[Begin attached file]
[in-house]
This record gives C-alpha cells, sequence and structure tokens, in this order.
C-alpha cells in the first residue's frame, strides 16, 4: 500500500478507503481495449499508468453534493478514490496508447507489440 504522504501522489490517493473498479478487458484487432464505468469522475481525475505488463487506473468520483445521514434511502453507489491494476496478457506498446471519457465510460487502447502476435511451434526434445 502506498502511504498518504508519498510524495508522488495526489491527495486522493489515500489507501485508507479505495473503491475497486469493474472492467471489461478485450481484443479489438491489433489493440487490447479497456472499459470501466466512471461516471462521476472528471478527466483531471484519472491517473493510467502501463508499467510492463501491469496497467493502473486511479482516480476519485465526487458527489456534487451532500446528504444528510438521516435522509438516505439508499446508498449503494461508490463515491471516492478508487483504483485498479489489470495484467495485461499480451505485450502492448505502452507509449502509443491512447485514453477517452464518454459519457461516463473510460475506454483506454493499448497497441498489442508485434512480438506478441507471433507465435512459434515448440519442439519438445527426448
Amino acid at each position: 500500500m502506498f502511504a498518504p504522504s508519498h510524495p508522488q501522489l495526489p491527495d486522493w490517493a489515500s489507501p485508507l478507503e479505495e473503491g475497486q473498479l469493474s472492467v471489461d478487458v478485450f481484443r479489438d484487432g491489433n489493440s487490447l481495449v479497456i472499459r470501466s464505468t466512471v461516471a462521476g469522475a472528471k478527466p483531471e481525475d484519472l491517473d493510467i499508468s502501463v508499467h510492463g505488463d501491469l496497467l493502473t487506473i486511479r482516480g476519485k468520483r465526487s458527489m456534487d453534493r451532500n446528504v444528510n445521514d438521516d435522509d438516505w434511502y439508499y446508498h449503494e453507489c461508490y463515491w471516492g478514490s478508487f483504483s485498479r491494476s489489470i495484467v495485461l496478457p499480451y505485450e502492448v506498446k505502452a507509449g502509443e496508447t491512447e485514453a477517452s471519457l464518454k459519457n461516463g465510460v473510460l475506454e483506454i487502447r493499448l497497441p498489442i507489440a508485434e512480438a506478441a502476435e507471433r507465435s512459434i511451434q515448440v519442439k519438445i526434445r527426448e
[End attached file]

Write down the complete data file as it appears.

[in-house]
This record gives C-alpha cells, sequence and structure tokens, in this order.
C-alpha cells in the first residue's frame, strides 16, 4: 500500500478507503481495449499508468453534493478514490496508447507489440 504522504501522489490517493473498479478487458484487432464505468469522475481525475505488463487506473468520483445521514434511502453507489491494476496478457506498446471519457465510460487502447502476435511451434526434445 502506498502511504498518504508519498510524495508522488495526489491527495486522493489515500489507501485508507479505495473503491475497486469493474472492467471489461478485450481484443479489438491489433489493440487490447479497456472499459470501466466512471461516471462521476472528471478527466483531471484519472491517473493510467502501463508499467510492463501491469496497467493502473486511479482516480476519485465526487458527489456534487451532500446528504444528510438521516435522509438516505439508499446508498449503494461508490463515491471516492478508487483504483485498479489489470495484467495485461499480451505485450502492448505502452507509449502509443491512447485514453477517452464518454459519457461516463473510460475506454483506454493499448497497441498489442508485434512480438506478441507471433507465435512459434515448440519442439519438445527426448
Amino acid at each position: 500500500m502506498f502511504a498518504p504522504s508519498h510524495p508522488q501522489l495526489p491527495d486522493w490517493a489515500s489507501p485508507l478507503e479505495e473503491g475497486q473498479l469493474s472492467v471489461d478487458v478485450f481484443r479489438d484487432g491489433n489493440s487490447l481495449v479497456i472499459r470501466s464505468t466512471v461516471a462521476g469522475a472528471k478527466p483531471e481525475d484519472l491517473d493510467i499508468s502501463v508499467h510492463g505488463d501491469l496497467l493502473t487506473i486511479r482516480g476519485k468520483r465526487s458527489m456534487d453534493r451532500n446528504v444528510n445521514d438521516d435522509d438516505w434511502y439508499y446508498h449503494e453507489c461508490y463515491w471516492g478514490s478508487f483504483s485498479r491494476s489489470i495484467v495485461l496478457p499480451y505485450e502492448v506498446k505502452a507509449g502509443e496508447t491512447e485514453a477517452s471519457l464518454k459519457n461516463g465510460v473510460l475506454e483506454i487502447r493499448l497497441p498489442i507489440a508485434e512480438a506478441a502476435e507471433r507465435s512459434i511451434q515448440v519442439k519438445i526434445r527426448e